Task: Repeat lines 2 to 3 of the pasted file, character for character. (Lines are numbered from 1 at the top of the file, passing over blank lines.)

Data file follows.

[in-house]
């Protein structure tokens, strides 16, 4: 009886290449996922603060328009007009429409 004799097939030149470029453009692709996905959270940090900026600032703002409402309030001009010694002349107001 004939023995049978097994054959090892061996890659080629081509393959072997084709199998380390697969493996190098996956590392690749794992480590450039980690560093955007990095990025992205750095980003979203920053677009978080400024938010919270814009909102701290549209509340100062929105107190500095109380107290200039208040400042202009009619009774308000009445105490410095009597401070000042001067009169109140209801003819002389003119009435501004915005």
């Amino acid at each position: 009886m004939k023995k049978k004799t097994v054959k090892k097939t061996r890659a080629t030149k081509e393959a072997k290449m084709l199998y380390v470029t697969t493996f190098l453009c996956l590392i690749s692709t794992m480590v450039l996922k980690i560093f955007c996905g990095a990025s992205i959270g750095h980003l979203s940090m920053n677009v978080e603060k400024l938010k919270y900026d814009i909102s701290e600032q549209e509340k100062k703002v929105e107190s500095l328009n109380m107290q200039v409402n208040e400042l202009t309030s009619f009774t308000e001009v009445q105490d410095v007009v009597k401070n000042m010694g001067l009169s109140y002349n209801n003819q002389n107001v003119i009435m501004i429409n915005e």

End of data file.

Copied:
């Protein structure tokens, strides 16, 4: 009886290449996922603060328009007009429409 004799097939030149470029453009692709996905959270940090900026600032703002409402309030001009010694002349107001 004939023995049978097994054959090892061996890659080629081509393959072997084709199998380390697969493996190098996956590392690749794992480590450039980690560093955007990095990025992205750095980003979203920053677009978080400024938010919270814009909102701290549209509340100062929105107190500095109380107290200039208040400042202009009619009774308000009445105490410095009597401070000042001067009169109140209801003819002389003119009435501004915005």
């Amino acid at each position: 009886m004939k023995k049978k004799t097994v054959k090892k097939t061996r890659a080629t030149k081509e393959a072997k290449m084709l199998y380390v470029t697969t493996f190098l453009c996956l590392i690749s692709t794992m480590v450039l996922k980690i560093f955007c996905g990095a990025s992205i959270g750095h980003l979203s940090m920053n677009v978080e603060k400024l938010k919270y900026d814009i909102s701290e600032q549209e509340k100062k703002v929105e107190s500095l328009n109380m107290q200039v409402n208040e400042l202009t309030s009619f009774t308000e001009v009445q105490d410095v007009v009597k401070n000042m010694g001067l009169s109140y002349n209801n003819q002389n107001v003119i009435m501004i429409n915005e």